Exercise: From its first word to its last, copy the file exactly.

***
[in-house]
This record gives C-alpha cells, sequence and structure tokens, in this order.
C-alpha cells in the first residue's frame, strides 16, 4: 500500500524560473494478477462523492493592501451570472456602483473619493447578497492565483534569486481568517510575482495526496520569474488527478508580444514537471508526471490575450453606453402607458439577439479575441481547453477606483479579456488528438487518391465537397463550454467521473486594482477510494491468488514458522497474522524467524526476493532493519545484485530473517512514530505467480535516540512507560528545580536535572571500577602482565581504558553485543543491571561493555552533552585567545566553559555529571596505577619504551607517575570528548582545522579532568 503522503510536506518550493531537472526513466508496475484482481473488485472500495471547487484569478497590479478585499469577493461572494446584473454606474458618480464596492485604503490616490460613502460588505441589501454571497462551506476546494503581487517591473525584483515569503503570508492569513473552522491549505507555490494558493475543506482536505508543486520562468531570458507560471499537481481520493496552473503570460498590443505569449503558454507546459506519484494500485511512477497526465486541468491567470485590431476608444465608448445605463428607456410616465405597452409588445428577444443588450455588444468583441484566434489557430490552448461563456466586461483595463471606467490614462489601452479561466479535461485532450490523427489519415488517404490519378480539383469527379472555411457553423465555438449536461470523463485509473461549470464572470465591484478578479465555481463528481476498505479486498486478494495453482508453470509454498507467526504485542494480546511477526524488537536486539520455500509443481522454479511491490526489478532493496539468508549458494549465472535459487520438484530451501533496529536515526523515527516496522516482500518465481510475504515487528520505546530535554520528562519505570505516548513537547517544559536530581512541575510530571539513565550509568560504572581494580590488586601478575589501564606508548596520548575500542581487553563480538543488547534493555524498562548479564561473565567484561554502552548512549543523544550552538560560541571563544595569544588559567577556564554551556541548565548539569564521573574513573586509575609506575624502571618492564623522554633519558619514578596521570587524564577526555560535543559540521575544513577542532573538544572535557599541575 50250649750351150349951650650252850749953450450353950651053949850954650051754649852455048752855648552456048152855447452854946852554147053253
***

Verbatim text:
[in-house]
This record gives C-alpha cells, sequence and structure tokens, in this order.
C-alpha cells in the first residue's frame, strides 16, 4: 500500500524560473494478477462523492493592501451570472456602483473619493447578497492565483534569486481568517510575482495526496520569474488527478508580444514537471508526471490575450453606453402607458439577439479575441481547453477606483479579456488528438487518391465537397463550454467521473486594482477510494491468488514458522497474522524467524526476493532493519545484485530473517512514530505467480535516540512507560528545580536535572571500577602482565581504558553485543543491571561493555552533552585567545566553559555529571596505577619504551607517575570528548582545522579532568 503522503510536506518550493531537472526513466508496475484482481473488485472500495471547487484569478497590479478585499469577493461572494446584473454606474458618480464596492485604503490616490460613502460588505441589501454571497462551506476546494503581487517591473525584483515569503503570508492569513473552522491549505507555490494558493475543506482536505508543486520562468531570458507560471499537481481520493496552473503570460498590443505569449503558454507546459506519484494500485511512477497526465486541468491567470485590431476608444465608448445605463428607456410616465405597452409588445428577444443588450455588444468583441484566434489557430490552448461563456466586461483595463471606467490614462489601452479561466479535461485532450490523427489519415488517404490519378480539383469527379472555411457553423465555438449536461470523463485509473461549470464572470465591484478578479465555481463528481476498505479486498486478494495453482508453470509454498507467526504485542494480546511477526524488537536486539520455500509443481522454479511491490526489478532493496539468508549458494549465472535459487520438484530451501533496529536515526523515527516496522516482500518465481510475504515487528520505546530535554520528562519505570505516548513537547517544559536530581512541575510530571539513565550509568560504572581494580590488586601478575589501564606508548596520548575500542581487553563480538543488547534493555524498562548479564561473565567484561554502552548512549543523544550552538560560541571563544595569544588559567577556564554551556541548565548539569564521573574513573586509575609506575624502571618492564623522554633519558619514578596521570587524564577526555560535543559540521575544513577542532573538544572535557599541575 50250649750351150349951650650252850749953450450353950651053949850954650051754649852455048752855648552456048152855447452854946852554147053253